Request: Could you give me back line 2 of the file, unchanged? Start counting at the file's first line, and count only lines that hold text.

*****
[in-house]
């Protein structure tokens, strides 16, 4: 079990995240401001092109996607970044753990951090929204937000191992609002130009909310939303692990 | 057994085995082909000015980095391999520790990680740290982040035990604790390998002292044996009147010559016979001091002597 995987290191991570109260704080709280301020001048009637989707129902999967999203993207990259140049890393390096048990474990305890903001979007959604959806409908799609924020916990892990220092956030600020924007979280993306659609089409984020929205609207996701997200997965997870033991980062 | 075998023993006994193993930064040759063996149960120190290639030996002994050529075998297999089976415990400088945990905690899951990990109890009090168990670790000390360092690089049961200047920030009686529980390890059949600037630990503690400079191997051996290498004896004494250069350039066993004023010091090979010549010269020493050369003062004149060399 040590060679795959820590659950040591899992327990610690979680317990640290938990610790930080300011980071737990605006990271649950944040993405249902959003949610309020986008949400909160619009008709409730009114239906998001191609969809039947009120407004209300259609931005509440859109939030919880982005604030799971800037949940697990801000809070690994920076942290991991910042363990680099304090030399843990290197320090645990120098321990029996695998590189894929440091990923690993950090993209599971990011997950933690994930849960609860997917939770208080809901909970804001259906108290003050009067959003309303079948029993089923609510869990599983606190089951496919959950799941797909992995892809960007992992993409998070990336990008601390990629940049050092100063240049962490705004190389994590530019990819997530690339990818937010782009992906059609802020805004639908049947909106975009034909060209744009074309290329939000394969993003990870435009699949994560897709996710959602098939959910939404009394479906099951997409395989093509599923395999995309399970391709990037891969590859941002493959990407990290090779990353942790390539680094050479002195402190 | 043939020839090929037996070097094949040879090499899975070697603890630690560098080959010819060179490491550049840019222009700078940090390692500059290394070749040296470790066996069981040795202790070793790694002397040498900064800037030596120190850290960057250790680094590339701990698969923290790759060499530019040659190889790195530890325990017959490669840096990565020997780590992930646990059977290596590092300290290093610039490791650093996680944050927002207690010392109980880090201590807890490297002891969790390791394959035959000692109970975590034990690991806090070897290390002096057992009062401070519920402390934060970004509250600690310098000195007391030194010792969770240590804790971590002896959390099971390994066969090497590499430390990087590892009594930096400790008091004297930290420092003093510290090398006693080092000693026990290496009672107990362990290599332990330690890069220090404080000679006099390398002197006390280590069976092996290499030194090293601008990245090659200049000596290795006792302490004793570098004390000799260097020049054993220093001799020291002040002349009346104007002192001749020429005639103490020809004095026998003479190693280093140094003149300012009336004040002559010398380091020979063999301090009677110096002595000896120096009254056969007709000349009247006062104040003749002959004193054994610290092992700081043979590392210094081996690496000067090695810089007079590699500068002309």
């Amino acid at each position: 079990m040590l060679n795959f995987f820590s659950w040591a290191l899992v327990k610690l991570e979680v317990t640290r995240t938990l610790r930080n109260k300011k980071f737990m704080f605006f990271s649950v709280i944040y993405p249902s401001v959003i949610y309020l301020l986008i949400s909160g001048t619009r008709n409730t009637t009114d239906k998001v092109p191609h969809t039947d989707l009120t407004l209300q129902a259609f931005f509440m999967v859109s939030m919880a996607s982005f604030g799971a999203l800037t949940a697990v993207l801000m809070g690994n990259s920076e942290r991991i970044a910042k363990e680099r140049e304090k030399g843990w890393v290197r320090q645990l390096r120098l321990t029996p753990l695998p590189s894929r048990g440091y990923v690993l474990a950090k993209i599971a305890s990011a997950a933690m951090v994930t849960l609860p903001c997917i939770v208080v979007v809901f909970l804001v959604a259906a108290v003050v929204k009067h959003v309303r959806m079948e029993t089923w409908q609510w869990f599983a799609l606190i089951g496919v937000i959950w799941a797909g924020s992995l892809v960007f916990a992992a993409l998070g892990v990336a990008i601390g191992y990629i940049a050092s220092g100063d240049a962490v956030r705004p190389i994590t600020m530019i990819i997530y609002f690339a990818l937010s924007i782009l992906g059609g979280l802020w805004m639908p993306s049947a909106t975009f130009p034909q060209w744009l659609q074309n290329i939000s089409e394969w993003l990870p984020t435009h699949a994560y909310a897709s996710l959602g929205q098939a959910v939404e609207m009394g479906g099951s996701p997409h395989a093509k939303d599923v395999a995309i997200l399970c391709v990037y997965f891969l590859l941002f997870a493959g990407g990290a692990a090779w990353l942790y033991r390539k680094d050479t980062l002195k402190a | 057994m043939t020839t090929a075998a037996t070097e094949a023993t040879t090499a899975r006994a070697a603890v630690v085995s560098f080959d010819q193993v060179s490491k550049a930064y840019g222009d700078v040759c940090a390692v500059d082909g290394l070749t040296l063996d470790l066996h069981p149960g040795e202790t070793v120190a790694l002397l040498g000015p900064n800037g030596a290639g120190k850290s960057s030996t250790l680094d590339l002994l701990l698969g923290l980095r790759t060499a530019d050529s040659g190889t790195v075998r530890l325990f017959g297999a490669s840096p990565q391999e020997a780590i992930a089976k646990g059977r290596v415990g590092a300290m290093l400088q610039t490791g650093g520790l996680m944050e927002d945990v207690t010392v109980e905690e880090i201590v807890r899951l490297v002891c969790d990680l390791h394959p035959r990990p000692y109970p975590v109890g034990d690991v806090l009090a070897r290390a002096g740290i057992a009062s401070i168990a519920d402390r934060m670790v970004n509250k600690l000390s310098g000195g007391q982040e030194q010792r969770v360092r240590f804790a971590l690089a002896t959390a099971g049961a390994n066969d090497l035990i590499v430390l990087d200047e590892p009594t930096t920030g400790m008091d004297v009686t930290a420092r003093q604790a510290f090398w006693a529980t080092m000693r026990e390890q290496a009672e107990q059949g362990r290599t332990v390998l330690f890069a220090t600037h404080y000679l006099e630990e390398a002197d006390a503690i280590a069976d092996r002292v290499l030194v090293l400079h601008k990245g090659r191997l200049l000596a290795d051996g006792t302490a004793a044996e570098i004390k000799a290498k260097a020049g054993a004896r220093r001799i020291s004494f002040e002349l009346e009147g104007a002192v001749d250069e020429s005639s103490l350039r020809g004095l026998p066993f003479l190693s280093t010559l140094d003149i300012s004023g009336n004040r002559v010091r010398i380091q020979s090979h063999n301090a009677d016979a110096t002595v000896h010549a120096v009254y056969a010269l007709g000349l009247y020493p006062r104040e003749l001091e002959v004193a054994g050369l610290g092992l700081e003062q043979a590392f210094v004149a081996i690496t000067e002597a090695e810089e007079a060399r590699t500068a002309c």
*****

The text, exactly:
């Protein structure tokens, strides 16, 4: 079990995240401001092109996607970044753990951090929204937000191992609002130009909310939303692990 | 057994085995082909000015980095391999520790990680740290982040035990604790390998002292044996009147010559016979001091002597 995987290191991570109260704080709280301020001048009637989707129902999967999203993207990259140049890393390096048990474990305890903001979007959604959806409908799609924020916990892990220092956030600020924007979280993306659609089409984020929205609207996701997200997965997870033991980062 | 075998023993006994193993930064040759063996149960120190290639030996002994050529075998297999089976415990400088945990905690899951990990109890009090168990670790000390360092690089049961200047920030009686529980390890059949600037630990503690400079191997051996290498004896004494250069350039066993004023010091090979010549010269020493050369003062004149060399 040590060679795959820590659950040591899992327990610690979680317990640290938990610790930080300011980071737990605006990271649950944040993405249902959003949610309020986008949400909160619009008709409730009114239906998001191609969809039947009120407004209300259609931005509440859109939030919880982005604030799971800037949940697990801000809070690994920076942290991991910042363990680099304090030399843990290197320090645990120098321990029996695998590189894929440091990923690993950090993209599971990011997950933690994930849960609860997917939770208080809901909970804001259906108290003050009067959003309303079948029993089923609510869990599983606190089951496919959950799941797909992995892809960007992992993409998070990336990008601390990629940049050092100063240049962490705004190389994590530019990819997530690339990818937010782009992906059609802020805004639908049947909106975009034909060209744009074309290329939000394969993003990870435009699949994560897709996710959602098939959910939404009394479906099951997409395989093509599923395999995309399970391709990037891969590859941002493959990407990290090779990353942790390539680094050479002195402190 | 043939020839090929037996070097094949040879090499899975070697603890630690560098080959010819060179490491550049840019222009700078940090390692500059290394070749040296470790066996069981040795202790070793790694002397040498900064800037030596120190850290960057250790680094590339701990698969923290790759060499530019040659190889790195530890325990017959490669840096990565020997780590992930646990059977290596590092300290290093610039490791650093996680944050927002207690010392109980880090201590807890490297002891969790390791394959035959000692109970975590034990690991806090070897290390002096057992009062401070519920402390934060970004509250600690310098000195007391030194010792969770240590804790971590002896959390099971390994066969090497590499430390990087590892009594930096400790008091004297930290420092003093510290090398006693080092000693026990290496009672107990362990290599332990330690890069220090404080000679006099390398002197006390280590069976092996290499030194090293601008990245090659200049000596290795006792302490004793570098004390000799260097020049054993220093001799020291002040002349009346104007002192001749020429005639103490020809004095026998003479190693280093140094003149300012009336004040002559010398380091020979063999301090009677110096002595000896120096009254056969007709000349009247006062104040003749002959004193054994610290092992700081043979590392210094081996690496000067090695810089007079590699500068002309």